The 25-year-old crystal trophy named in honor of British explorer Captain James Cook is set to be rebranded and replaced.
The Wallabies will reportedly no longer contest for the Cook Cup when facing England in Test rugby, with the crystal trophy set to be rebranded in an attempt to better represent the sport’s history.
Since the start of the professional era of rugby union, Australia and England have fought over a 25-year-old crystal trophy named after Captain James Cook, the British explorer credited with discovering Australia in the 18th century.
But as first reported by the Sydney Morning Heraldthe Cook Cup will be replaced by the Ella-Mobbs Trophy ahead of this winter’s three-Test series in Australia.
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The new trophy is named after Indigenous Wallabies great Mark Ella, regarded as one of Australia’s greatest fly halves, and English war hero Edgar Mobbs, who represented England in seven Tests before he was gunned down in France in 1917.
Rugby Australia and the RFU agreed on the change, which will be announced ahead of the first Test at Perth Stadium in July.
“Australia and England first played against each other in a Test match in 1909 in London,” an RFU spokesperson told The Times.
“With such a vast history between them, Rugby Australia and the Rugby Football Union made the decision that the trophy should better represent the proud rugby history of both nations.”
Cook has become a divisive figure in recent years – a statue of the British sailor in Melbourne was vandalized on Australia Day in January, with the monument doused in red paint by protesters.
Former Wallaby Glen Ella, the twin brother of Mark, believed the name change was a respectful gesture for First Nations people.
“The majority of Indigenous people wouldn’t want that (Cook’s name) on the Cup,” he told the Sydney Morning Herald.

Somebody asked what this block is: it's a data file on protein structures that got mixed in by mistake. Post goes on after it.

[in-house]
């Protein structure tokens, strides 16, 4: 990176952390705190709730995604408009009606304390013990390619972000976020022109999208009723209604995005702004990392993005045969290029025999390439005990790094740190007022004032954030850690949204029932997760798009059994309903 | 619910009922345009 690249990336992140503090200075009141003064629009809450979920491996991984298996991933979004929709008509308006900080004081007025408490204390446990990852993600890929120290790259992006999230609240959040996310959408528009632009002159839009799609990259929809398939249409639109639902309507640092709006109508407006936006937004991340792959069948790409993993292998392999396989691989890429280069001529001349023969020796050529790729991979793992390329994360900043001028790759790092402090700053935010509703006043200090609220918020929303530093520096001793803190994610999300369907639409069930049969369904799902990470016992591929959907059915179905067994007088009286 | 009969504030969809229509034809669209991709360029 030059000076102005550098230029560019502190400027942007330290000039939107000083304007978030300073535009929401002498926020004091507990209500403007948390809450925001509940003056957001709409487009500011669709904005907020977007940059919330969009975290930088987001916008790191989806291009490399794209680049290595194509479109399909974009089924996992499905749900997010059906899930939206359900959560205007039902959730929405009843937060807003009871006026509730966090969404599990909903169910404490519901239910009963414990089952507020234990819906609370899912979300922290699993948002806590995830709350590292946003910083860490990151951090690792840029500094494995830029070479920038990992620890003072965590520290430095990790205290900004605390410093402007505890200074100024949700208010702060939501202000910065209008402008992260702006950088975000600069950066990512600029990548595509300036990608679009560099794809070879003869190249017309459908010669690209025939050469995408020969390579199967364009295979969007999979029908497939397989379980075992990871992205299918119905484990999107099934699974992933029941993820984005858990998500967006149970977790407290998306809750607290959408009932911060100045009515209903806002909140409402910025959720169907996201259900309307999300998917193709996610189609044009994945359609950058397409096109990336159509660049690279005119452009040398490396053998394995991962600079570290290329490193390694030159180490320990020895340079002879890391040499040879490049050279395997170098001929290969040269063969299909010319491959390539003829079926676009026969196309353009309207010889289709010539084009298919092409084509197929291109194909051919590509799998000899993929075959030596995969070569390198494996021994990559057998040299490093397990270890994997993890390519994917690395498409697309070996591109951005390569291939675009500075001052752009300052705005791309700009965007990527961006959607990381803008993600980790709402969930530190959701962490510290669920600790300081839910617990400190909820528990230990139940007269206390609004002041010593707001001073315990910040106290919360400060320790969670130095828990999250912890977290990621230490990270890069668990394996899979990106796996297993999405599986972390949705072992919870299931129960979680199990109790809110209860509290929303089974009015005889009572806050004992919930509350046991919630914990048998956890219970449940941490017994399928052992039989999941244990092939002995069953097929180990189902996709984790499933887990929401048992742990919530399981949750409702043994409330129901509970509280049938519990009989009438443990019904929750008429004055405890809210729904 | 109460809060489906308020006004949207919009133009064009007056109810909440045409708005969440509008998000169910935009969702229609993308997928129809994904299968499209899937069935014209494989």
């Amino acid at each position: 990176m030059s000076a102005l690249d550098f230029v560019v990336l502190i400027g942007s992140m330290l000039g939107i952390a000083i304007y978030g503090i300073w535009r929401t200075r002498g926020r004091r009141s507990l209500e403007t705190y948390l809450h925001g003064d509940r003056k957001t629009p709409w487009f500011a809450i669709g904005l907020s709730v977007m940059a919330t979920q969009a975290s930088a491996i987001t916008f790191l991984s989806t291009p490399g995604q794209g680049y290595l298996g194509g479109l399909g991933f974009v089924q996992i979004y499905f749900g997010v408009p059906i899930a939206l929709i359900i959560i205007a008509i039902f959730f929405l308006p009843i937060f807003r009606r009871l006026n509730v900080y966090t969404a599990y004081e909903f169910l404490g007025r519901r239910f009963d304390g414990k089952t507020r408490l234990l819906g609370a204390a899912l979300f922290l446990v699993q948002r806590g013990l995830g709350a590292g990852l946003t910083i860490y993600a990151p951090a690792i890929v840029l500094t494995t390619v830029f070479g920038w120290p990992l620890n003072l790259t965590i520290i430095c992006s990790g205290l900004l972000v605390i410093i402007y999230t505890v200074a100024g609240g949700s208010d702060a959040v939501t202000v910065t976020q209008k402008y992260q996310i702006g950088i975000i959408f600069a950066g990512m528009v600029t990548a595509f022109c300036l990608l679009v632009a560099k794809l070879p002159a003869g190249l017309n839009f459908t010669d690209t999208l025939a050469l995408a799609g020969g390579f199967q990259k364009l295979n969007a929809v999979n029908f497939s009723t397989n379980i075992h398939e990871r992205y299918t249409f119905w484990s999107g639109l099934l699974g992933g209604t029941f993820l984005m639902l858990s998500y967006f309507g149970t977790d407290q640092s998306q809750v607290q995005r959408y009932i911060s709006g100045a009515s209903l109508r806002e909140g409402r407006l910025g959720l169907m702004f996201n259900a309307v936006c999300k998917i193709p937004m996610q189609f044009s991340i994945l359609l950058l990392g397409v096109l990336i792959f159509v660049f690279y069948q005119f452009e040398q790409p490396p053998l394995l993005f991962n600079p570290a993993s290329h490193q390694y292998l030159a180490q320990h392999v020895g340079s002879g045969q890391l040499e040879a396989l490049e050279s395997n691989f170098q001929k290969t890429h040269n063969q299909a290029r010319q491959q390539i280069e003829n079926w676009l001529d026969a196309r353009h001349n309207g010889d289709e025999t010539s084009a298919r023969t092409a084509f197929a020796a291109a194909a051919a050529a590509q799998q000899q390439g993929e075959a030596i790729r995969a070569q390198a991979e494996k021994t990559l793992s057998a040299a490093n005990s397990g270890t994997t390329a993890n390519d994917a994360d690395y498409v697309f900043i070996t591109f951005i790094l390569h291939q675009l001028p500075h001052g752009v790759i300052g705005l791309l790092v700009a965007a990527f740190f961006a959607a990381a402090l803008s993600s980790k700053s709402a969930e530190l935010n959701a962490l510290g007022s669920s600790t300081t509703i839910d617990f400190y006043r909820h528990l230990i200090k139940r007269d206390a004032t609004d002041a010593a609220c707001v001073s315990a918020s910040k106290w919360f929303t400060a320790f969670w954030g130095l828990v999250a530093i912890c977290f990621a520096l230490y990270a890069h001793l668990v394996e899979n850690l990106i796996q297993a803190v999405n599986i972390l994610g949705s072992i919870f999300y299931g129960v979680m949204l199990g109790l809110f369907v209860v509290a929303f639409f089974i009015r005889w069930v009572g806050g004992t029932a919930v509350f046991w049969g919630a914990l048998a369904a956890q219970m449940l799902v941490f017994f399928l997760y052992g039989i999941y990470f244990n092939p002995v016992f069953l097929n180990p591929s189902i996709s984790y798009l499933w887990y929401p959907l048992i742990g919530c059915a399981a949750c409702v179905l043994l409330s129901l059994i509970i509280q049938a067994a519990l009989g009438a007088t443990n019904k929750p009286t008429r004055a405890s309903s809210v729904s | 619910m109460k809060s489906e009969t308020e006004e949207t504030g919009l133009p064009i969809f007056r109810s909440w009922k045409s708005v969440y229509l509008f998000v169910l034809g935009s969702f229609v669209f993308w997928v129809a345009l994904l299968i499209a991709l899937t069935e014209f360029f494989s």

“I don’t have a problem, personally, it doesn’t really worry me. But to do the right thing by Aboriginal people, yeah, I understand why they’ve made that call.
“There is still a lot of angst about that among the elders, so they’re doing the right thing and making an effort to change the name to something more to do with rugby, and to not carry those connotations.
“I just think there is a lot more they could do to encourage Aboriginal kids to play rugby.
“I say this all the time, look at the other codes, AFL and NRL and you see how many fantastic players we’ve got playing in those codes. We have a couple in NSW and the ACT but that’s only a handful of players. There is more work to be done there.”
speaking on 4BCrugby journalist Georgina Robinson confirmed there was “some discomfort” about having Cook’s name on the trophy.
“You can’t erase history,” she said. “He’s a bloke who sailed all that way and mapped the east coast of Australia. His contribution from him will never, ever be erased.
“But Rugby Australia thought that there was a better way to honor the rugby history between Australia and England.
“I think it’s fine to move with the times… but there was a lot of bad, negative fallout to his arrival as well.”
But the announcement has been met with backlash from some commentators, with Sky News presenter Chris Kenny labeling the move a “manifestation of canceled culture”.
“Are we trying to write Captain James Cook out of our history?” Kenny asked.
“We’ve seen his statue vandalized in the past of course.
“Tradition is tradition because it sticks around.
“You shouldn’t abandon traditional honors to suit the zeitgeist of the times.”
The first Test between Australia and England gets underway at Perth Stadium on Saturday, July 2, with kick off scheduled for 7.55pm AEST.
Originally published as ‘Can’t erase history’: Captain James Cook scrapped from Australian rugby trophy